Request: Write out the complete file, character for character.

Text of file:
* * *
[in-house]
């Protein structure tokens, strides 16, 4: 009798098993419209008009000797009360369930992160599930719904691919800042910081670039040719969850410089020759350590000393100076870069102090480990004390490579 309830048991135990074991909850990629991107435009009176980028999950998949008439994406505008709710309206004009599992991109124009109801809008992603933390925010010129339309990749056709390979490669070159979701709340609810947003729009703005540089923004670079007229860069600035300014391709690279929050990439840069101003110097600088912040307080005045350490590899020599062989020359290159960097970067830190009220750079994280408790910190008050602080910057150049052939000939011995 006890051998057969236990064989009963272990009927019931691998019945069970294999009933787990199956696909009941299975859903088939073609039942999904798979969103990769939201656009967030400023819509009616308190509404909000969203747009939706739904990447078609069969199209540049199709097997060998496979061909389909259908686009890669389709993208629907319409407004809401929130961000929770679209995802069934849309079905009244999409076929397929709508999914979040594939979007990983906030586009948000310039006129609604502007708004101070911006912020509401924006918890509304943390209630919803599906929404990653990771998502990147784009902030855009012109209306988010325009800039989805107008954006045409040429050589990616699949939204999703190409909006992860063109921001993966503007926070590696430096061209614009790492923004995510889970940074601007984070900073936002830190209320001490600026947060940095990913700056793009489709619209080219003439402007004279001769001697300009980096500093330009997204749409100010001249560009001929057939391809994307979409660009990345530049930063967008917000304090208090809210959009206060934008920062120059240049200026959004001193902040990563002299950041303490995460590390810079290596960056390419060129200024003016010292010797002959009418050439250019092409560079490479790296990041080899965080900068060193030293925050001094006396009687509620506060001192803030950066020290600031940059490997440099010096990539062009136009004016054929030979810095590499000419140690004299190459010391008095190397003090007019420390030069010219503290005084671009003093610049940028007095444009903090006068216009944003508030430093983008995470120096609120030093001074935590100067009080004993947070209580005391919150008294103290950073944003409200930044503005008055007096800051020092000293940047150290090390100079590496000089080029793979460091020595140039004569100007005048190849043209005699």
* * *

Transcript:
[in-house]
């Protein structure tokens, strides 16, 4: 009798098993419209008009000797009360369930992160599930719904691919800042910081670039040719969850410089020759350590000393100076870069102090480990004390490579 309830048991135990074991909850990629991107435009009176980028999950998949008439994406505008709710309206004009599992991109124009109801809008992603933390925010010129339309990749056709390979490669070159979701709340609810947003729009703005540089923004670079007229860069600035300014391709690279929050990439840069101003110097600088912040307080005045350490590899020599062989020359290159960097970067830190009220750079994280408790910190008050602080910057150049052939000939011995 006890051998057969236990064989009963272990009927019931691998019945069970294999009933787990199956696909009941299975859903088939073609039942999904798979969103990769939201656009967030400023819509009616308190509404909000969203747009939706739904990447078609069969199209540049199709097997060998496979061909389909259908686009890669389709993208629907319409407004809401929130961000929770679209995802069934849309079905009244999409076929397929709508999914979040594939979007990983906030586009948000310039006129609604502007708004101070911006912020509401924006918890509304943390209630919803599906929404990653990771998502990147784009902030855009012109209306988010325009800039989805107008954006045409040429050589990616699949939204999703190409909006992860063109921001993966503007926070590696430096061209614009790492923004995510889970940074601007984070900073936002830190209320001490600026947060940095990913700056793009489709619209080219003439402007004279001769001697300009980096500093330009997204749409100010001249560009001929057939391809994307979409660009990345530049930063967008917000304090208090809210959009206060934008920062120059240049200026959004001193902040990563002299950041303490995460590390810079290596960056390419060129200024003016010292010797002959009418050439250019092409560079490479790296990041080899965080900068060193030293925050001094006396009687509620506060001192803030950066020290600031940059490997440099010096990539062009136009004016054929030979810095590499000419140690004299190459010391008095190397003090007019420390030069010219503290005084671009003093610049940028007095444009903090006068216009944003508030430093983008995470120096609120030093001074935590100067009080004993947070209580005391919150008294103290950073944003409200930044503005008055007096800051020092000293940047150290090390100079590496000089080029793979460091020595140039004569100007005048190849043209005699």